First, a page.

Friday, May 7, 2021

Entry Points

 Now the tax collectors and sinners were all gathering around to hear Jesus. But the Pharisees and the teachers of the law muttered, “This man welcomes sinners and eats with them.”

-Luke 15:1-2 (NIV)

A few years ago now, I attended Friday midday prayers at the mosque in my neighborhood. The group I was with was expected, and we were treated with hospitality and friendliness by members of the mosque. Even so, it was a slightly uncomfortable experience — not because of anything the members of the mosque did or didn’t do, but just because I was out of place.

     The chief thing that made me uncomfortable, I suppose, is that we were dependent upon our hosts to tell us what to do. As we came in, we were asked to take off our shoes. The women in our group were expected to keep their heads covered, and they were taken to a place where they would be out of sight of the men in the congregation. The male members of our group were shown to a bench in the back of a large, mostly-empty  room that gradually began to fill up with worshippers. Each worshipper had his own mat, which he unrolled on the floor. At noon the prayers started, and in unison 100 or more Muslim men made the correct movements and said the correct words to express their prayers to Allah. It was an amazing thing to witness. The sounds of all those worshippers moving in unison and speaking those Arabic words in unison was indescribable. 

     I couldn’t participate, of course. I was only there as a spectator.

     I did understand the sermon, and could even agree with a lot of what the Imam said. I was treated with respect and kindness, and that made the whole thing easier to navigate. But the fact is that what went on in that mosque was clearly not for me. I was allowed to look in on it, but I was in no way a real participant.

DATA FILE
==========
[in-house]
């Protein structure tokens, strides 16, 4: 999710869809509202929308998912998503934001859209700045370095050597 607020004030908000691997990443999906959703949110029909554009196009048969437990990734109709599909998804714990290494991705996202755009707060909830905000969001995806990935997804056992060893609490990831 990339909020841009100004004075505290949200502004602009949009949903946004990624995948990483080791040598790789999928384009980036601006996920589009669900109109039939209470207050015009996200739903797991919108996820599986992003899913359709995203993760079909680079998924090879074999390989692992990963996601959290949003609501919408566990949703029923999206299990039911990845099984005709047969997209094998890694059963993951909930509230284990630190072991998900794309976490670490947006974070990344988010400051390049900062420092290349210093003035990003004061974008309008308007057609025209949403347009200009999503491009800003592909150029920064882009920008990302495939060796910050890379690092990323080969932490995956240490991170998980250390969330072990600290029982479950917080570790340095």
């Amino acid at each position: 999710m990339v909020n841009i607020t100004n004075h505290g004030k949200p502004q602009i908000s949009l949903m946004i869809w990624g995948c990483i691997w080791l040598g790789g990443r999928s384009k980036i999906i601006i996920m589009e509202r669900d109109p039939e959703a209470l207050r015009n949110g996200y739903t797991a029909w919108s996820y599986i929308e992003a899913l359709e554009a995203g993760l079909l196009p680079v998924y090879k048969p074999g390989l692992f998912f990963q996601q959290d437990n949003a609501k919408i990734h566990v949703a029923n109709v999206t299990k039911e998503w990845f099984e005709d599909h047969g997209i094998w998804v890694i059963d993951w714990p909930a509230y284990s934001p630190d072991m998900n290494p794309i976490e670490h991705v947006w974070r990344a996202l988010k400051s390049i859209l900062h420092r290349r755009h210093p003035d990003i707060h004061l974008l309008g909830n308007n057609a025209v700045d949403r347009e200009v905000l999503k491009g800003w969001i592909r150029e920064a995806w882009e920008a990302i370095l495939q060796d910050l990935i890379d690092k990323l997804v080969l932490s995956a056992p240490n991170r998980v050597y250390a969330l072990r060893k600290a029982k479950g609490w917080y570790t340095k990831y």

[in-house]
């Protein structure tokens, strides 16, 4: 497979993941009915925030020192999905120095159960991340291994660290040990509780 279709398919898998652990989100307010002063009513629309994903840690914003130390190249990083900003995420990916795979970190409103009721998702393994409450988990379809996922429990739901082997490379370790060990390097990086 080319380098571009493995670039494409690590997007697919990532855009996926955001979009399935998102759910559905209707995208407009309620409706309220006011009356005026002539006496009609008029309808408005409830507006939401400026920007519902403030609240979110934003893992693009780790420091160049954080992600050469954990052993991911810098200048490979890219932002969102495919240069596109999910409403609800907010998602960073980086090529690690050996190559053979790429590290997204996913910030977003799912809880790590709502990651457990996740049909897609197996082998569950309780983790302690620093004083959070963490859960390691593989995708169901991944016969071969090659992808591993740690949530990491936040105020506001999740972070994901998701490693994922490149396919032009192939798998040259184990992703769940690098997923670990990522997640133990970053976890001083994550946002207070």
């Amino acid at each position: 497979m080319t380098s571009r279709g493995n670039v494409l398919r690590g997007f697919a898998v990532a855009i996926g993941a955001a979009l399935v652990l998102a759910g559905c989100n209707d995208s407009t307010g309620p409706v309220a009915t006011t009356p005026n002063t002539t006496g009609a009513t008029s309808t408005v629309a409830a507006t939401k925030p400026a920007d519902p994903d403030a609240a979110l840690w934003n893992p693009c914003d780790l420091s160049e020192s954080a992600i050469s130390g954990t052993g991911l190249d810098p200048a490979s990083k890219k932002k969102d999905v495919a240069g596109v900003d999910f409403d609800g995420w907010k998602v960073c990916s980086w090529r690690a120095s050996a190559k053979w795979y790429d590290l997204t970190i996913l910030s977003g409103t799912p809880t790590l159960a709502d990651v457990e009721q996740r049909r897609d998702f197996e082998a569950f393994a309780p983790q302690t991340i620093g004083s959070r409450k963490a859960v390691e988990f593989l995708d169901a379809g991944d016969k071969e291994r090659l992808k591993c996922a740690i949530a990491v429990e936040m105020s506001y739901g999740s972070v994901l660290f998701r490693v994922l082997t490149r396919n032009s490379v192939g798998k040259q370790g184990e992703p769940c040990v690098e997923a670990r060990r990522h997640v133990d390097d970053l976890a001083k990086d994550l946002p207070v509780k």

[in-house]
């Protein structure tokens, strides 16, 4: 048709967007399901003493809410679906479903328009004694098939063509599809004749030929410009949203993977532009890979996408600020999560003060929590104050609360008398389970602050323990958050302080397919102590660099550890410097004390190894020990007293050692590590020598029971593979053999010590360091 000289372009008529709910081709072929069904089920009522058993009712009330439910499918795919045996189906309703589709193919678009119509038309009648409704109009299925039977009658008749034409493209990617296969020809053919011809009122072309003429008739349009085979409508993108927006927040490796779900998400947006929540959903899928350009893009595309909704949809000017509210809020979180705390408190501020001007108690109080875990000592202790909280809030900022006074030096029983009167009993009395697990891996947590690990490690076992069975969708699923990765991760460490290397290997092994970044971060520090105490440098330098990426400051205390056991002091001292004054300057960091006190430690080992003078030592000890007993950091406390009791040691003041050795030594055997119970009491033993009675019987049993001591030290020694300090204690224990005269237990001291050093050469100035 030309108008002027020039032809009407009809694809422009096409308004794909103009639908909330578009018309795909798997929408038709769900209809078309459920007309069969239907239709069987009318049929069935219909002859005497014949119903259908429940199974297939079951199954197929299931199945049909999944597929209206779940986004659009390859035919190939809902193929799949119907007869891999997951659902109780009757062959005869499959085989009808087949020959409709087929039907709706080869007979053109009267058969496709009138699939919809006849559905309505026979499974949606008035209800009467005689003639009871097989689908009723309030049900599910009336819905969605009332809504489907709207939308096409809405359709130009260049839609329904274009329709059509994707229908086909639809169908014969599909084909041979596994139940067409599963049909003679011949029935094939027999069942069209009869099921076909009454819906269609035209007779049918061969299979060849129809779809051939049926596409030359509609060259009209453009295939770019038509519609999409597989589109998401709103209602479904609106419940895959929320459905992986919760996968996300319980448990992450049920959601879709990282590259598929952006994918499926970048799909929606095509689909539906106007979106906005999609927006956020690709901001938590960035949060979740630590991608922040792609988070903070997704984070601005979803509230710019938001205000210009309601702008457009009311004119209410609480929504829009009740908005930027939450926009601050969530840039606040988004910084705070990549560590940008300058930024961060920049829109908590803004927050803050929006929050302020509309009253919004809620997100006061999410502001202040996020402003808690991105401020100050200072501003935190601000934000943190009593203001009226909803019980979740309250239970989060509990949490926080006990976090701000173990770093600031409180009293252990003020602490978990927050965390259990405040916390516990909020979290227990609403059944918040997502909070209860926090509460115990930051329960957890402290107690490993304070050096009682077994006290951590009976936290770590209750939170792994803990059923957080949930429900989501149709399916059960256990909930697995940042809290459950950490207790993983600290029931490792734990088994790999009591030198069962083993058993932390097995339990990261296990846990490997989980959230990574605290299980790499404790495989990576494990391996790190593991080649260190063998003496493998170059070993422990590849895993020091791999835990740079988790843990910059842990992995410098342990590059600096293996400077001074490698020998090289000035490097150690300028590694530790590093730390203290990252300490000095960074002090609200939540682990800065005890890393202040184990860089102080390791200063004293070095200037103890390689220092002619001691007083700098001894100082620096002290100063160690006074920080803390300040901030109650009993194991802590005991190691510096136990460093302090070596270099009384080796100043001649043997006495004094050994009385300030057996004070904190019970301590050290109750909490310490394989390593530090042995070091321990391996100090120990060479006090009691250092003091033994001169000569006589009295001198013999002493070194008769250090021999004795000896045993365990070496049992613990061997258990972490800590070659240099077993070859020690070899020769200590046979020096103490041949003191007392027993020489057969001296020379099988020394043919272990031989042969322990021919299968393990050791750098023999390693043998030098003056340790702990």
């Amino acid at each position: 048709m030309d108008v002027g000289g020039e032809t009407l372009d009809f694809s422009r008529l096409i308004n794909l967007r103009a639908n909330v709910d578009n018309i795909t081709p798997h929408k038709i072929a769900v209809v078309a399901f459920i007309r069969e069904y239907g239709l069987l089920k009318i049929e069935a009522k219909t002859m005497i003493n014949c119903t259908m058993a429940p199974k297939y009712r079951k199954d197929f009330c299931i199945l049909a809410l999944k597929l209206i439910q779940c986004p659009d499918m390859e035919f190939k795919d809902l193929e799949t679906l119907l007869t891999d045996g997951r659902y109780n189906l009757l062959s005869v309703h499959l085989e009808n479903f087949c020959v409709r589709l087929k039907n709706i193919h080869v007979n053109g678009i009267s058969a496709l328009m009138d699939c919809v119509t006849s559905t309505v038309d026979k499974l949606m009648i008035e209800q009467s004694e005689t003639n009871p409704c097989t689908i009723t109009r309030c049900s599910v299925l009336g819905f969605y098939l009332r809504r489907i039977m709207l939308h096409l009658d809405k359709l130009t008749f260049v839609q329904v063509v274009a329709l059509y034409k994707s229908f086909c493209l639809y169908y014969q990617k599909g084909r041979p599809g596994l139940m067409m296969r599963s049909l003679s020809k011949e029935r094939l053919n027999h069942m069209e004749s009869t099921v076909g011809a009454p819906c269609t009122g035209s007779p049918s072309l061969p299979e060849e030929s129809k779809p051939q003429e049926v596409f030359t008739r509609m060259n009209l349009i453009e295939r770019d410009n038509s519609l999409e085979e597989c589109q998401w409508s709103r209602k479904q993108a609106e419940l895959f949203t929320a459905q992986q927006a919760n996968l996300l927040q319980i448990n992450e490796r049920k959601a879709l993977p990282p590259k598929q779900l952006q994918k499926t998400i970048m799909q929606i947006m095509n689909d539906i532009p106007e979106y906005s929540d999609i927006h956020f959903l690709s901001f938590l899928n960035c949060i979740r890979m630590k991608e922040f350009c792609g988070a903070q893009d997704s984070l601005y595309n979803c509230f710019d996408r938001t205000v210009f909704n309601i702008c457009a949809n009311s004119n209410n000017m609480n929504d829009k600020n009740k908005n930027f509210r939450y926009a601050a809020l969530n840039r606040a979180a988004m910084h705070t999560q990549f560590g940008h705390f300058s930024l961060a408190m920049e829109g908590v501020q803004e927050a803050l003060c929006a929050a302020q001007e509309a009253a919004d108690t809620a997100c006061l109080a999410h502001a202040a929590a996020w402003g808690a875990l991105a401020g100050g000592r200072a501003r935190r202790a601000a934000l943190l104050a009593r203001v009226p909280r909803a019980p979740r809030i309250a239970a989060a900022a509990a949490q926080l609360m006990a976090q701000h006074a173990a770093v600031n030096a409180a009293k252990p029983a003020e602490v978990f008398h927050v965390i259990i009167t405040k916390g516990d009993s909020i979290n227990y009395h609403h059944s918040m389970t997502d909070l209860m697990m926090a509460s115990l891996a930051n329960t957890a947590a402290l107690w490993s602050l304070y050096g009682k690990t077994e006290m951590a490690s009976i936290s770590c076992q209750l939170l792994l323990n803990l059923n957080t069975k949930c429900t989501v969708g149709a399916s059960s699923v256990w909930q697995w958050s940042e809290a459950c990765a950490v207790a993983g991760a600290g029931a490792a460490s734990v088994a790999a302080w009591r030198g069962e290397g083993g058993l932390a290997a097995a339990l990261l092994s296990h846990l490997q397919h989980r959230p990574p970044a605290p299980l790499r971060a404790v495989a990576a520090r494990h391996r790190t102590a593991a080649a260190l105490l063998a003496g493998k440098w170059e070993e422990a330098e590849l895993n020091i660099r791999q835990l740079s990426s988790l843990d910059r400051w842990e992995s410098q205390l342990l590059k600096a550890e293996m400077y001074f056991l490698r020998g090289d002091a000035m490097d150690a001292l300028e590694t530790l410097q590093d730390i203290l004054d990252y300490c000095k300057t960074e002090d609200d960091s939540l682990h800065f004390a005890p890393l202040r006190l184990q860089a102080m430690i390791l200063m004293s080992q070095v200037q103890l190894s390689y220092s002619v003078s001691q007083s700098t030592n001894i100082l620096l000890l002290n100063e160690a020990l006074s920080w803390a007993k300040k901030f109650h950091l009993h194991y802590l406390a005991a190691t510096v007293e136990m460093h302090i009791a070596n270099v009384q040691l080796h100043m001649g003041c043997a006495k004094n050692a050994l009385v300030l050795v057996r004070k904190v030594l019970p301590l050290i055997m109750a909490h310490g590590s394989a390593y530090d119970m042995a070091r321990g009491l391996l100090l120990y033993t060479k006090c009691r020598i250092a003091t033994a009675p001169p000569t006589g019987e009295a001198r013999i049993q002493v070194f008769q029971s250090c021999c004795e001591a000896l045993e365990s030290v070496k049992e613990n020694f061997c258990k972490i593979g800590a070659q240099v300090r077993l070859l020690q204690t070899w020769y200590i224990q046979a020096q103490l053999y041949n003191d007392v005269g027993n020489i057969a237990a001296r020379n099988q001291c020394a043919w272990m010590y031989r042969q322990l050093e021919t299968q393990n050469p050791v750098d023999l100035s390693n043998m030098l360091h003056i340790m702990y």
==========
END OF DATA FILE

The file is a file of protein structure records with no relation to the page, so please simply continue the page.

Since then, I’ve often thought of that experience in reference to the worship services that I’m a part of and help lead each Sunday.

     I’ve tried to imagine myself as a visitor with no direct knowledge of what church is like, only what she’s maybe heard from other people or seen in movies or TV or read in books. Is she going to know where to sit? What to do when she comes in? If she should speak to anyone or not? Should she pick up a Bible from the pew? Will she know which one the Bible is, and when she should use it? And what’s she going to think when (in normal times) metal trays with juice or crackers are passed to her?

     Or I’ve tried to imagine myself as someone whose experience of church is very different from what happens in our service. How strange is it going to sound to not have musical instruments? Is he maybe confused because no one who leads in any aspect of worship is wearing distinctive clothing? Does he wonder why no one gets up and goes to the front to receive communion?

     We’re used to it, of course, so we don’t feel this, but the worship services at your church are just as weird to someone as that Muslim prayer service was to me. 

     There’s no doubt that church attendance is down across the board, in all denominations, sects, and tribes of Christianity. I don’t think that’s because church services are weird. But the more attendance declines, and the longer the decline goes on, the more people are going to stay away for the same reasons I haven’t been back to the mosque: it’s unfamiliar, I don’t know what to do, and it really has nothing to do with me.